Page 5 of 5
Moore reached her own turning point about a year ago, when her business began to show a profit. She no longer needed to live at the store. She could afford both a business and a home.
She and the other vendors were preparing for a sale over the summer when it dawned on them that they had a hit on their hands. Keeping stock up, refereeing customer spats, dealing with impatience related to parking and crowds and lines — these tough pressures spelled success. Good Ju Ju's move across the street answers that popularity by way of increased retail space and more parking.
Still, if the store continues to shatter expectations, that relief could be temporary. The new place won't address every concern. Customers increasingly ask to purchase items online or ahead of the store's monthly opening — something that Moore strongly opposes. And with nearby resale stores multiplying, vendors are struggling to keep tabs on all of them, to know which to recommend to longtime clients.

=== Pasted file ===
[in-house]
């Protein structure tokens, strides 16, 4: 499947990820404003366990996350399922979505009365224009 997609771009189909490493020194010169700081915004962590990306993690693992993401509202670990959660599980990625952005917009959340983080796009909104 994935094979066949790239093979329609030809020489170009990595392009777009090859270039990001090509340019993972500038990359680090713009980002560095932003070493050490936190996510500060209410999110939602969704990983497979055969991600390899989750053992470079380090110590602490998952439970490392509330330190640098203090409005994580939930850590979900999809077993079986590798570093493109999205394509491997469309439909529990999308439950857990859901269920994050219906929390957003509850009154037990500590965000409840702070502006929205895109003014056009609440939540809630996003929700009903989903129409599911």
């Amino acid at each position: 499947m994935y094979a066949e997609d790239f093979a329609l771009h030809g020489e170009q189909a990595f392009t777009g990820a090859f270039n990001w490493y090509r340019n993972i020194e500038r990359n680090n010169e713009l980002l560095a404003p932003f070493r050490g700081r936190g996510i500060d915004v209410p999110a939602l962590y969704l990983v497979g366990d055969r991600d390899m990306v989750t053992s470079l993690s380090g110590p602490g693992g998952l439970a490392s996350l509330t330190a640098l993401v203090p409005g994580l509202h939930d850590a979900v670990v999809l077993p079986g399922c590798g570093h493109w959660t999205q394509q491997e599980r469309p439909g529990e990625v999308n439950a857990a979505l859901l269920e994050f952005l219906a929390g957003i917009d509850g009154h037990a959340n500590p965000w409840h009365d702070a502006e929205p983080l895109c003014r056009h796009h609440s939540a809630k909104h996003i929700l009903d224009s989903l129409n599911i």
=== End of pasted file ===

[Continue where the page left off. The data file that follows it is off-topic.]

"If you think about it, this is all very flattering," Moore says. "We work at a store that 200 people line up to see. What a privilege to be part of something that's a phenomenon."
In the crowd that Friday morning in October is the person who led Moore down her creative repurposing path: her mom. It's Snell's first time standing in Good Ju Ju's line — she usually arrives after the doors open.
"I wish I would have showed up earlier," she says, a bit disappointed with her distant place in the pack. She's proud, of course, but she isn't here to support her daughter.
"I am here as a customer," she says, and she heads inside the resale wonderland.